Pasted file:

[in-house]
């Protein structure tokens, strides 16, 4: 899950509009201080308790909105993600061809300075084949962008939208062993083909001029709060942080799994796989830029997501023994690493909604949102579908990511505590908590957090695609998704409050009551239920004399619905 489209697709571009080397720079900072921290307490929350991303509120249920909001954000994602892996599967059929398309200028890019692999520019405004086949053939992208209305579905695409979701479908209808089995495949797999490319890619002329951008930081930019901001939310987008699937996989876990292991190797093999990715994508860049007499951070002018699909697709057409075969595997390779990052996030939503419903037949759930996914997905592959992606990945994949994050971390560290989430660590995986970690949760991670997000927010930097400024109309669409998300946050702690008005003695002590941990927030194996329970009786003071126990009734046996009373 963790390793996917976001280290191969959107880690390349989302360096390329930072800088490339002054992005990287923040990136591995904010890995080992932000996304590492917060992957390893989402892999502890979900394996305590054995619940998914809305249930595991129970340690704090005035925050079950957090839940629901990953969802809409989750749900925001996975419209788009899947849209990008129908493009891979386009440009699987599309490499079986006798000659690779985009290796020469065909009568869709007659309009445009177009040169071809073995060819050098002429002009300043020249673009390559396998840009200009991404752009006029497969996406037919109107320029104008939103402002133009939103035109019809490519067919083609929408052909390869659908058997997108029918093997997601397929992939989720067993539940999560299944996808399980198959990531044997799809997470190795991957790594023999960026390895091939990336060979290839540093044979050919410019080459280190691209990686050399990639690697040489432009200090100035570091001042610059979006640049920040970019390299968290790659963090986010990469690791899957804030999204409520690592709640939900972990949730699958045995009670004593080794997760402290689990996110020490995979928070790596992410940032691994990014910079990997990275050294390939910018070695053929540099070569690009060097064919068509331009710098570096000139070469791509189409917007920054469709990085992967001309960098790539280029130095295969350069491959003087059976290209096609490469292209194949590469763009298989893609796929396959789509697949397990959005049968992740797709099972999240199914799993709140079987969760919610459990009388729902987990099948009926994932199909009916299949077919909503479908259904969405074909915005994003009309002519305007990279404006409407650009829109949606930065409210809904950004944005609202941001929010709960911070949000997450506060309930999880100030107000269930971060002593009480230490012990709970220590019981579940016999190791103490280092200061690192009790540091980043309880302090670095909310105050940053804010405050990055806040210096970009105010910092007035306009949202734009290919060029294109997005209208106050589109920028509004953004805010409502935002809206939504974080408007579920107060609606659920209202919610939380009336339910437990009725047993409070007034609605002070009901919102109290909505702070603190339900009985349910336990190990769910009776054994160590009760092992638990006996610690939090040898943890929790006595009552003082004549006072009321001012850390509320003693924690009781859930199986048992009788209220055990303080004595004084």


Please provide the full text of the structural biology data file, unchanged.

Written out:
[in-house]
């Protein structure tokens, strides 16, 4: 899950509009201080308790909105993600061809300075084949962008939208062993083909001029709060942080799994796989830029997501023994690493909604949102579908990511505590908590957090695609998704409050009551239920004399619905 489209697709571009080397720079900072921290307490929350991303509120249920909001954000994602892996599967059929398309200028890019692999520019405004086949053939992208209305579905695409979701479908209808089995495949797999490319890619002329951008930081930019901001939310987008699937996989876990292991190797093999990715994508860049007499951070002018699909697709057409075969595997390779990052996030939503419903037949759930996914997905592959992606990945994949994050971390560290989430660590995986970690949760991670997000927010930097400024109309669409998300946050702690008005003695002590941990927030194996329970009786003071126990009734046996009373 963790390793996917976001280290191969959107880690390349989302360096390329930072800088490339002054992005990287923040990136591995904010890995080992932000996304590492917060992957390893989402892999502890979900394996305590054995619940998914809305249930595991129970340690704090005035925050079950957090839940629901990953969802809409989750749900925001996975419209788009899947849209990008129908493009891979386009440009699987599309490499079986006798000659690779985009290796020469065909009568869709007659309009445009177009040169071809073995060819050098002429002009300043020249673009390559396998840009200009991404752009006029497969996406037919109107320029104008939103402002133009939103035109019809490519067919083609929408052909390869659908058997997108029918093997997601397929992939989720067993539940999560299944996808399980198959990531044997799809997470190795991957790594023999960026390895091939990336060979290839540093044979050919410019080459280190691209990686050399990639690697040489432009200090100035570091001042610059979006640049920040970019390299968290790659963090986010990469690791899957804030999204409520690592709640939900972990949730699958045995009670004593080794997760402290689990996110020490995979928070790596992410940032691994990014910079990997990275050294390939910018070695053929540099070569690009060097064919068509331009710098570096000139070469791509189409917007920054469709990085992967001309960098790539280029130095295969350069491959003087059976290209096609490469292209194949590469763009298989893609796929396959789509697949397990959005049968992740797709099972999240199914799993709140079987969760919610459990009388729902987990099948009926994932199909009916299949077919909503479908259904969405074909915005994003009309002519305007990279404006409407650009829109949606930065409210809904950004944005609202941001929010709960911070949000997450506060309930999880100030107000269930971060002593009480230490012990709970220590019981579940016999190791103490280092200061690192009790540091980043309880302090670095909310105050940053804010405050990055806040210096970009105010910092007035306009949202734009290919060029294109997005209208106050589109920028509004953004805010409502935002809206939504974080408007579920107060609606659920209202919610939380009336339910437990009725047993409070007034609605002070009901919102109290909505702070603190339900009985349910336990190990769910009776054994160590009760092992638990006996610690939090040898943890929790006595009552003082004549006072009321001012850390509320003693924690009781859930199986048992009788209220055990303080004595004084």